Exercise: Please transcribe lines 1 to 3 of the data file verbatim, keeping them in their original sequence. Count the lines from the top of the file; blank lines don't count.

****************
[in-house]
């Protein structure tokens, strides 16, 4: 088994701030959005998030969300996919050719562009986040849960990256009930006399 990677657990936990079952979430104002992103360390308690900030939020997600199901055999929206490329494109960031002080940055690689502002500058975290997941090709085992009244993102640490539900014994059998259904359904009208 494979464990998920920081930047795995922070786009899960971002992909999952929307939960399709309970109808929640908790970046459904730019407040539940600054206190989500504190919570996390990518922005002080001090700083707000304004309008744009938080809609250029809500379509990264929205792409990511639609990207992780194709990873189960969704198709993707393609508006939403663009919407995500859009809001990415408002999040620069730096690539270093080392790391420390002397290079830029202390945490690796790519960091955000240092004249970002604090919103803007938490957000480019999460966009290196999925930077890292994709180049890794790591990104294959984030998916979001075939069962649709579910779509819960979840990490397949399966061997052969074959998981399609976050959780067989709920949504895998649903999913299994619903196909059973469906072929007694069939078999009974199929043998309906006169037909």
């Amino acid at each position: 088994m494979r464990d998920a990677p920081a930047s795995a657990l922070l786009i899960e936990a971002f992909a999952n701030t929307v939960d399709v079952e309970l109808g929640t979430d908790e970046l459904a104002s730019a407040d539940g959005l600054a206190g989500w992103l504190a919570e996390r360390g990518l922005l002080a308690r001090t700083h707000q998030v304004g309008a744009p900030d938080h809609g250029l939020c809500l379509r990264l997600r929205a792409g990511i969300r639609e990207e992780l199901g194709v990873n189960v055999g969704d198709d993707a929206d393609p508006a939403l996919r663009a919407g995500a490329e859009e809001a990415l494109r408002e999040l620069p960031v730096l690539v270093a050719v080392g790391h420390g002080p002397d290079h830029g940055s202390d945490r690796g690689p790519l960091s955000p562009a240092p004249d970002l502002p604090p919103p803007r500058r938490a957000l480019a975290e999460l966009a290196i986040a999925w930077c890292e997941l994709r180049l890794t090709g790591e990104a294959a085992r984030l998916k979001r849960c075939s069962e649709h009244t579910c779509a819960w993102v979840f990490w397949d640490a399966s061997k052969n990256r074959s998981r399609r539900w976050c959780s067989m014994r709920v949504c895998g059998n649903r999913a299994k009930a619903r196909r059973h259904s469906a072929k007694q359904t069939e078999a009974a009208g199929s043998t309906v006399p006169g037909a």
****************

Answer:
[in-house]
């Protein structure tokens, strides 16, 4: 088994701030959005998030969300996919050719562009986040849960990256009930006399 990677657990936990079952979430104002992103360390308690900030939020997600199901055999929206490329494109960031002080940055690689502002500058975290997941090709085992009244993102640490539900014994059998259904359904009208 494979464990998920920081930047795995922070786009899960971002992909999952929307939960399709309970109808929640908790970046459904730019407040539940600054206190989500504190919570996390990518922005002080001090700083707000304004309008744009938080809609250029809500379509990264929205792409990511639609990207992780194709990873189960969704198709993707393609508006939403663009919407995500859009809001990415408002999040620069730096690539270093080392790391420390002397290079830029202390945490690796790519960091955000240092004249970002604090919103803007938490957000480019999460966009290196999925930077890292994709180049890794790591990104294959984030998916979001075939069962649709579910779509819960979840990490397949399966061997052969074959998981399609976050959780067989709920949504895998649903999913299994619903196909059973469906072929007694069939078999009974199929043998309906006169037909």
């Amino acid at each position: 088994m494979r464990d998920a990677p920081a930047s795995a657990l922070l786009i899960e936990a971002f992909a999952n701030t929307v939960d399709v079952e309970l109808g929640t979430d908790e970046l459904a104002s730019a407040d539940g959005l600054a206190g989500w992103l504190a919570e996390r360390g990518l922005l002080a308690r001090t700083h707000q998030v304004g309008a744009p900030d938080h809609g250029l939020c809500l379509r990264l997600r929205a792409g990511i969300r639609e990207e992780l199901g194709v990873n189960v055999g969704d198709d993707a929206d393609p508006a939403l996919r663009a919407g995500a490329e859009e809001a990415l494109r408002e999040l620069p960031v730096l690539v270093a050719v080392g790391h420390g002080p002397d290079h830029g940055s202390d945490r690796g690689p790519l960091s955000p562009a240092p004249d970002l502002p604090p919103p803007r500058r938490a957000l480019a975290e999460l966009a290196i986040a999925w930077c890292e997941l994709r180049l890794t090709g790591e990104a294959a085992r984030l998916k979001r849960c075939s069962e649709h009244t579910c779509a819960w993102v979840f990490w397949d640490a399966s061997k052969n990256r074959s998981r399609r539900w976050c959780s067989m014994r709920v949504c895998g059998n649903r999913a299994k009930a619903r196909r059973h259904s469906a072929k007694q359904t069939e078999a009974a009208g199929s043998t309906v006399p006169g037909a």